Blow also suggests people’s understanding of electrolyte replacement is often limited. An example of this is coconut water, which has recently been marketed as an ideal electrolyte replacement drink, but it contains very little sodium and a lot of potassium. So if you’re a high sodium sweater you could drink all the coconut water you like, but you won’t be replacing much of what you need. 

My sample shows a sodium content of 78Mmol – not super high, but definitely in the higher part of the scale. This equates to a sodium loss through sweat of 1,576mg sodium per litre. I’m well over the average which, combined with the fact I’m also a regular sweater, through frequent training and competing, puts me into the category Blow feels can benefit most from a more considered replacement strategy, or even some sodium pre-loading prior to hot events. 

Sweat testing machine

‘Training or competing in the heat, an athlete could easily expect to lose a litre of sweat per hour, and that’s conservative. Losses of up to three litres an hour have been seen in research,’ Blow says. ‘If the event time is also long then the sodium losses are potentially massive.’

I ask Blow if the high sodium content of sweat is potentially a knock-on effect from having a high salt content in your diet? ‘Concentration of sodium [in sweat] is predominantly genetically determined,’ he replies. ‘From our tests and experience with athletes it’s usually more the case that they have salt cravings as a result of high sodium losses, hence they add salt to food, not the other way around.’

So I should be considering a higher dose of sodium? ‘Your results certainly would point to that,’ Blow suggests. ‘If you were doing long rides in hot conditions you would be exposed to high risk and an inevitable effect on your performance. As you lose salt your blood volume drops, and therefore performance is compromised. Sodium replacement is not a performance enhancement – the best you can hope for is not to experience a performance drop-off. It boils down to trying to maintain your body’s homeostasis.’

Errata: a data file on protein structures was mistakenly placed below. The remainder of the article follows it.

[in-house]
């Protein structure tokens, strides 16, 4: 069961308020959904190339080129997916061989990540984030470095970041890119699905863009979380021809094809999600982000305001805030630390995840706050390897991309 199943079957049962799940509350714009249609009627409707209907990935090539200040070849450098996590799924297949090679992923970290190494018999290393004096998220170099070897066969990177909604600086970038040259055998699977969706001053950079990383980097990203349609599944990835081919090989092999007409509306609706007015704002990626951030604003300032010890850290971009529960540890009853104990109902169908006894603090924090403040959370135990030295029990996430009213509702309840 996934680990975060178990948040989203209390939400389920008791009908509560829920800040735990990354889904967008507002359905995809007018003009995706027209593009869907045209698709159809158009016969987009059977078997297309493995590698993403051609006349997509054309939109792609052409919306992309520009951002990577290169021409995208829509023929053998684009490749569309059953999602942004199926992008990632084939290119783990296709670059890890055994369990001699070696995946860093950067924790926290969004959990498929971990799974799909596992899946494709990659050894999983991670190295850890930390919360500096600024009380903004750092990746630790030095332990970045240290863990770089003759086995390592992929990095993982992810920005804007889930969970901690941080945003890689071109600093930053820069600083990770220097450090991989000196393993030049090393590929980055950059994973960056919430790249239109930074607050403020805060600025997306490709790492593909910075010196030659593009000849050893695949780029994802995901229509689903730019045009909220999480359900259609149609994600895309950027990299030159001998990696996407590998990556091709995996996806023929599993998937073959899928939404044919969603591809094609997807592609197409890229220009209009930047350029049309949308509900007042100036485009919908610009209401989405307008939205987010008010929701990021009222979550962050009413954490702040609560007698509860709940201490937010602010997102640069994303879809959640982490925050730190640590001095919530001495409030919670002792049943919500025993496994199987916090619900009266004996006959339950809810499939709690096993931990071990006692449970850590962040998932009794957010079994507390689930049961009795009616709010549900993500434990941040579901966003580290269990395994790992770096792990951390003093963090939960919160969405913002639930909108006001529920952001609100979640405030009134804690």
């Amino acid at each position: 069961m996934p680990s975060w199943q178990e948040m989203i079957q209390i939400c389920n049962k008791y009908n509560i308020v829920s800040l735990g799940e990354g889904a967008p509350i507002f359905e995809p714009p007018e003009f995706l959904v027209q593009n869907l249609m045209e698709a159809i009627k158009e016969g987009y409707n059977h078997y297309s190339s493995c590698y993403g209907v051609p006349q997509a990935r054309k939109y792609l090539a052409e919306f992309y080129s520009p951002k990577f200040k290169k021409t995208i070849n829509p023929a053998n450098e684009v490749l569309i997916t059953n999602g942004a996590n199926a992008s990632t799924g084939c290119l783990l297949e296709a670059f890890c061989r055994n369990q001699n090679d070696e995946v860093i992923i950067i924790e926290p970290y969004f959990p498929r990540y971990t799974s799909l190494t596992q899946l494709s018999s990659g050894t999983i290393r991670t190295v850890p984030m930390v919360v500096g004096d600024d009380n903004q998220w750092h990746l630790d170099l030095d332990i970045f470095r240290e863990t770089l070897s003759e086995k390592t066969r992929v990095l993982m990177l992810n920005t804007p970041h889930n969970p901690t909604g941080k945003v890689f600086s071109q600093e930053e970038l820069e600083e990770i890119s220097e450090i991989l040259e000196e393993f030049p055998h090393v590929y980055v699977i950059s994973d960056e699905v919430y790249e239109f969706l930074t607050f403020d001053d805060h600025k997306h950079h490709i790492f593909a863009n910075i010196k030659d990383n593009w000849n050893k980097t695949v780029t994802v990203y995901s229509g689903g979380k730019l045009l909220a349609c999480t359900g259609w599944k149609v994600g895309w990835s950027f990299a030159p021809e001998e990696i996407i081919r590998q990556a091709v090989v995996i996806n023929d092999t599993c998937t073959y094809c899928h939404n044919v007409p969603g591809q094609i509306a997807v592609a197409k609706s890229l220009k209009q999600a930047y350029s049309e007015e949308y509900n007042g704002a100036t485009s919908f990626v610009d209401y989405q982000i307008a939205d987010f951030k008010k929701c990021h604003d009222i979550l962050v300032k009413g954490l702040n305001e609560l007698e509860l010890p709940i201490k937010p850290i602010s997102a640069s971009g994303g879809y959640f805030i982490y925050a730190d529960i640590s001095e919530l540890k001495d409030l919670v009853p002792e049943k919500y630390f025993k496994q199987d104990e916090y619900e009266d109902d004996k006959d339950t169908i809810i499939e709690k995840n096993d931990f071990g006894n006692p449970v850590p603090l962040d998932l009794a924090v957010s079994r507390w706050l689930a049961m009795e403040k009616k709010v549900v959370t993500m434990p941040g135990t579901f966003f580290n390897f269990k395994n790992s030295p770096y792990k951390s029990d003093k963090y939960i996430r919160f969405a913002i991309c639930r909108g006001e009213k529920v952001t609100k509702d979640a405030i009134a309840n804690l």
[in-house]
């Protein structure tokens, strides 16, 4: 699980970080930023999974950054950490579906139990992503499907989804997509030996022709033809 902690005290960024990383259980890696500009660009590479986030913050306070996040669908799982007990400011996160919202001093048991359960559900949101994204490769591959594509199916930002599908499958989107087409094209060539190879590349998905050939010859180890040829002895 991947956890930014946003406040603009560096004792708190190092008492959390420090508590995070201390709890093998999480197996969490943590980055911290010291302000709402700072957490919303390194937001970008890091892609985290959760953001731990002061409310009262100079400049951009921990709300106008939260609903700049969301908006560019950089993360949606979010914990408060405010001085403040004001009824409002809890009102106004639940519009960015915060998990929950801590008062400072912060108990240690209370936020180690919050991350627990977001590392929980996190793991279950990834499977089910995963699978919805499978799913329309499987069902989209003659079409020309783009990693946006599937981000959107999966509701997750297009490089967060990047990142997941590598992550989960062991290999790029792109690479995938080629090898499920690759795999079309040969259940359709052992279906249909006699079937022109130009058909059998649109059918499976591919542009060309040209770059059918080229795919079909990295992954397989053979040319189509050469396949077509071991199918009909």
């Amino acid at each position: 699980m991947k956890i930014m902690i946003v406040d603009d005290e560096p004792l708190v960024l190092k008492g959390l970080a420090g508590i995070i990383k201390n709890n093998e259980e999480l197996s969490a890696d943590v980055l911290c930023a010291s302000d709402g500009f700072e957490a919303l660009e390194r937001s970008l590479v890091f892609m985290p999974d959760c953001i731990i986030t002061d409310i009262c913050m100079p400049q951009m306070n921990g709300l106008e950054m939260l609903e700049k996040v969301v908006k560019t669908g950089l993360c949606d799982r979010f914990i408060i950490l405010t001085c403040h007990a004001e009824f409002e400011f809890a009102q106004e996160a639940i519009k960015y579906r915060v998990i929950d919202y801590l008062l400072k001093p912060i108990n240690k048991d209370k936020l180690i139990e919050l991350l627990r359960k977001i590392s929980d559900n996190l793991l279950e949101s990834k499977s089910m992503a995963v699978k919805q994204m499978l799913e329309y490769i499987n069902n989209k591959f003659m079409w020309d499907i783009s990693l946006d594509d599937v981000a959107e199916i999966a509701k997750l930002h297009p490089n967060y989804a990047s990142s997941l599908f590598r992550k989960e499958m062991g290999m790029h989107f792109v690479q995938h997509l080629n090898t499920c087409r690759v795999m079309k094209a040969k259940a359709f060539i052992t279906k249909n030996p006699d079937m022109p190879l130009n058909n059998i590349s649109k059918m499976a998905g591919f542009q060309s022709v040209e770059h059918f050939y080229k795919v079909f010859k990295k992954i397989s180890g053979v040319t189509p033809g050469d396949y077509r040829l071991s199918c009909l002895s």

Keeping tabs on salt

Sweat testing analysis

Most off-the-shelf electrolyte tablets deliver around 400-500mg of sodium, which is unlikely to be enough to replace my losses. Blow recommends I increase the sodium dose in my electrolyte drinks, but also warns me not to rely solely on the test numbers.

‘You have to be very careful not to completely outsource all the responsibility to science,’ he says. ‘It’s often considered as a “white knight” approach, claiming to have all the answers, but you still have to go out in the real world and find out if you see actual benefits. What we are trying to do is narrow down the playing field, but there’s still some trial and error. It’s a bit like a bike fit – you can apply the science but you still need to make sure this translates to the right level of performance out on the road.

‘The test enables us to prescribe a more suitable programme of electrolyte supplementation and help you achieve a greater understanding of how your personal hydration strategy works.’ 

For me, that means making some changes to my approach to exercise in the heat – and I certainly won’t be shying away from the salt mill next time I feel the urge to add a few shakes to my meal.

Contact: Precision Hydration